Motivating your teen to develop new skills

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It can be very difficult to motivate teens to complete self-care tasks. Use small rewards and make sure you acknowledge efforts they make towards self-care.

Key points

  • It can be very difficult to get your teen to complete tasks even when they are necessary for their own health care.
  • You can motivate your teen by rewarding them for specific behaviours, as long as they are meaningful and effective over time.
  • It is important to acknowledge your teen, and perhaps find a small reward, when they make the effort at good self-care.

Teaching a child skills takes conscious planning and a fair amount of time. The effort is worth it, however, because your child will learn these skills to take care of themselves when they are older.

Convincing a child that it is in their best interests to do things they don’t particularly want or like to do (like filling a dosette) can be very challenging. In most cases, teenagers’ brains are not developed enough to consistently complete mundane tasks just because they are the right thing to do or are for their own good.

Using rewards

One way to motivate a child or teen is to reward them for specific behaviour. It’s important, however, to consider the following points to make sure that any rewards are meaningful and effective over time.

  • Pair tangible rewards with verbal praise. For older children and teens, tangible rewards might include a trip to the movies or something else that your teen sees as a real treat.
  • Verbal praise should always be specific. For example, “You really paid close attention when you filled your dosette - I’m very proud of you!” is much better than “Good job!”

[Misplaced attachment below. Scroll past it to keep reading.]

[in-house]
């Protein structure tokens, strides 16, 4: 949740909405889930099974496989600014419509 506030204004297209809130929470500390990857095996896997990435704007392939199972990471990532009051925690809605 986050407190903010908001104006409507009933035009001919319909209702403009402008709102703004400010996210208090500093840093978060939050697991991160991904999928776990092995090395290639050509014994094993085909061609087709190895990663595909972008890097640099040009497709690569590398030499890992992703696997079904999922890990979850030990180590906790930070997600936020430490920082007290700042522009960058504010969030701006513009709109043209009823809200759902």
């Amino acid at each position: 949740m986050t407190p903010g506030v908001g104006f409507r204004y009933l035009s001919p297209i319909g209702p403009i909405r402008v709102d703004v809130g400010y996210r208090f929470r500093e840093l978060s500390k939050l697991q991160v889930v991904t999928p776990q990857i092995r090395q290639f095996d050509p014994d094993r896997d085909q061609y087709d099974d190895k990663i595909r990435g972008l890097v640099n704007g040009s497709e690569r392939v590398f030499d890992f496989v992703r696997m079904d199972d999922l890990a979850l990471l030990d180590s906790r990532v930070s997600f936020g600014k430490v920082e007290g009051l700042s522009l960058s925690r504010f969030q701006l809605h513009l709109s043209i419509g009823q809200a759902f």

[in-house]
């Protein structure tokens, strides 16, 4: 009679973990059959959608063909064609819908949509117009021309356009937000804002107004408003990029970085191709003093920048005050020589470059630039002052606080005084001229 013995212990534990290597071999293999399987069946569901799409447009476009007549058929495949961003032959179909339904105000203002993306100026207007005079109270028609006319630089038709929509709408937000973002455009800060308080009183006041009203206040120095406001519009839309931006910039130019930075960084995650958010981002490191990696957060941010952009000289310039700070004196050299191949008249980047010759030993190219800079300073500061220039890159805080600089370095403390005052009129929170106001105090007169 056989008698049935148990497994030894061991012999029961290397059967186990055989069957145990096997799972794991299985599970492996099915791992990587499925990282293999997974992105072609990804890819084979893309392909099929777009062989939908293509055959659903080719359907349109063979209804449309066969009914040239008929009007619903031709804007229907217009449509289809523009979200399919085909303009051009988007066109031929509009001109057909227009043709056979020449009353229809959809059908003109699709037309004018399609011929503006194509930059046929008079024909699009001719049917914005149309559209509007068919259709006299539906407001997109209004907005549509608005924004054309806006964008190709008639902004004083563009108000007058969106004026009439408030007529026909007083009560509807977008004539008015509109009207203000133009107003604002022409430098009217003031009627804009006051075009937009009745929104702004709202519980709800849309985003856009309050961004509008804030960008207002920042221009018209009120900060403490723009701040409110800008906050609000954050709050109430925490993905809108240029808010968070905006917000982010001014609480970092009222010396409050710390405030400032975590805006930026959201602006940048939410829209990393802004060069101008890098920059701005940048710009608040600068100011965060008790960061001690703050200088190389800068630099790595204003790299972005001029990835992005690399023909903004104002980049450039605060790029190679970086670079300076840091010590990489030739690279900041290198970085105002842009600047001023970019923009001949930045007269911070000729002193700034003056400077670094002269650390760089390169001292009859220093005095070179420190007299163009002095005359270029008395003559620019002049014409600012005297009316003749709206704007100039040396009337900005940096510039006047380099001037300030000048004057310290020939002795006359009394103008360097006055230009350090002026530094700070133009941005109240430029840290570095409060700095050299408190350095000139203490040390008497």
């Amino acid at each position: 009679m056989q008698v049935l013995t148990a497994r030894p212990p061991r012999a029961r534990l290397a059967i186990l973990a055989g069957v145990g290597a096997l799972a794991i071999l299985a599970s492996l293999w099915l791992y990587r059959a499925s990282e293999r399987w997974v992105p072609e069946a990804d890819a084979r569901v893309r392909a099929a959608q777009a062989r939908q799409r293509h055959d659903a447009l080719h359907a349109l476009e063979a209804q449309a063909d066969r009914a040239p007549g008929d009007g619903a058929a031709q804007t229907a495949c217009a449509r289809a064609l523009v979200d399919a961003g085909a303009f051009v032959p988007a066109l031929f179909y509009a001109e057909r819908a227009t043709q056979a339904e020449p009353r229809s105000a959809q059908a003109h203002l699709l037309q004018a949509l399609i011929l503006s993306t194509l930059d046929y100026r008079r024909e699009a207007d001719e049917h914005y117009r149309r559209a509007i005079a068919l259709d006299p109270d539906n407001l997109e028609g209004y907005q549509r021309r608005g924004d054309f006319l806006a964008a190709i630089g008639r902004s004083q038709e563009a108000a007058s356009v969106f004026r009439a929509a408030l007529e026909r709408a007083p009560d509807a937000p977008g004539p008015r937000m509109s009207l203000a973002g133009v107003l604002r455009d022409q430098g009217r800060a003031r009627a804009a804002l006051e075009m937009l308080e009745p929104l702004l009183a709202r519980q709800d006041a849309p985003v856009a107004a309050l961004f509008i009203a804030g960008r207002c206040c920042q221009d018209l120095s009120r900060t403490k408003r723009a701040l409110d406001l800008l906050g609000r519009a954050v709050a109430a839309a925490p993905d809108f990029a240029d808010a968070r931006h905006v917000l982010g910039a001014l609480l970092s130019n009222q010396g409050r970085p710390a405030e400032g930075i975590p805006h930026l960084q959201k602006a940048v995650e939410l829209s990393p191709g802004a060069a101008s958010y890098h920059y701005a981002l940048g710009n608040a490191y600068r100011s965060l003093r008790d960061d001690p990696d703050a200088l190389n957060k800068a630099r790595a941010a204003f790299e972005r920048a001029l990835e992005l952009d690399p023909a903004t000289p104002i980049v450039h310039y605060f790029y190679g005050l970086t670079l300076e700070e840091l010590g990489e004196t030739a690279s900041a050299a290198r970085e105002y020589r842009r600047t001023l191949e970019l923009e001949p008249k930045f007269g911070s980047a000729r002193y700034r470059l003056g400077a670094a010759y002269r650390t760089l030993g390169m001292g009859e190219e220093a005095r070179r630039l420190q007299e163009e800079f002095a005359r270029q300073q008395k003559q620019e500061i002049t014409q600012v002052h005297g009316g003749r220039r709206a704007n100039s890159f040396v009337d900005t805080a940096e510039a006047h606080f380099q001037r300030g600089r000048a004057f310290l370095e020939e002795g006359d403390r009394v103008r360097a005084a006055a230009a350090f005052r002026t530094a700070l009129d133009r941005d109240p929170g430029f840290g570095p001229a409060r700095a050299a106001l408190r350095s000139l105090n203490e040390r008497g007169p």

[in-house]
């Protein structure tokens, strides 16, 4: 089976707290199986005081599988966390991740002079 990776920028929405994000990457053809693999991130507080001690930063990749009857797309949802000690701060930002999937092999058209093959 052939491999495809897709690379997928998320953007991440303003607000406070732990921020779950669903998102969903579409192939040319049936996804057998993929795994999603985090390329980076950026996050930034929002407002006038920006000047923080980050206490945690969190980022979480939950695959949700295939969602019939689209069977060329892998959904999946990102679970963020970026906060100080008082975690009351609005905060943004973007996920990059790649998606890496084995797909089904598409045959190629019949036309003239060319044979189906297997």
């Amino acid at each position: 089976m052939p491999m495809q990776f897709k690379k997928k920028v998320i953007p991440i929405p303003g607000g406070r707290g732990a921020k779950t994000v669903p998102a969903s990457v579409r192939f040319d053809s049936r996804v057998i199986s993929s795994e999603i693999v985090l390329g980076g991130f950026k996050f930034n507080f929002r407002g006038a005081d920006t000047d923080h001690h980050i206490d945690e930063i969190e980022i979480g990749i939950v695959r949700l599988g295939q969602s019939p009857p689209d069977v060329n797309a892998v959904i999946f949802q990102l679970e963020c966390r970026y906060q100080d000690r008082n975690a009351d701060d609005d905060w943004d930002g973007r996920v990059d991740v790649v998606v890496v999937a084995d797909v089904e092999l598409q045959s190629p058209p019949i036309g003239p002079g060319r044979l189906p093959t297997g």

• Over time, give tangible rewards less frequently, replacing them with specific verbal praise on its own.
  • Help your child take pride in what they have done. For example, “I’m proud of you” is a great thing for a child to hear. “I’m proud of you! Aren’t you proud of yourself?” teaches a child to take responsibility for their behaviour and internalize this feeling of pride so they feel competent and enjoy the reward of personal satisfaction.
  • Notice when your teenager does something well regarding their own health. Let them know that you have noticed with a statement like “I’m really pleased that you’ve done such a great job remembering to take your medicine this week!” Positive attention is a great reward and can motivate people to make good choices.

Separating rewards from bribes

Parents are sometimes reluctant to reward their child for good behaviour because they fear that they are bribing their child. The difference between a bribe and a reward is based on when and how the item is offered and the underlying goal. A message such as, “If you do this, then you can have that” is a bribe that encourages children to only do something if they are given something in return. On the other hand, a telling your child, “Once you’ve done this, then you can do that” is not a bribe because it teaches a child about natural consequences after they complete a task.

Acknowledging your teen’s efforts to care for themselves

Good self-care takes effort and this effort deserves to be rewarded. For teenagers, the satisfaction of knowing that they are taking good care of themselves is important, but it is likely not enough on its own to motivate them to always act responsibly. Small rewards can go a long way to encourage someone to “do the right thing”.

Talk with your teenager and let them know that you’re pleased with what they have been doing to take care of themselves. Tell them that you’d like to recognize their work by doing something special together. Rewards do not need to be expensive; most children enjoy the positive attention they receive from their parents, regardless of their age.

Last updated: March 3rd 2021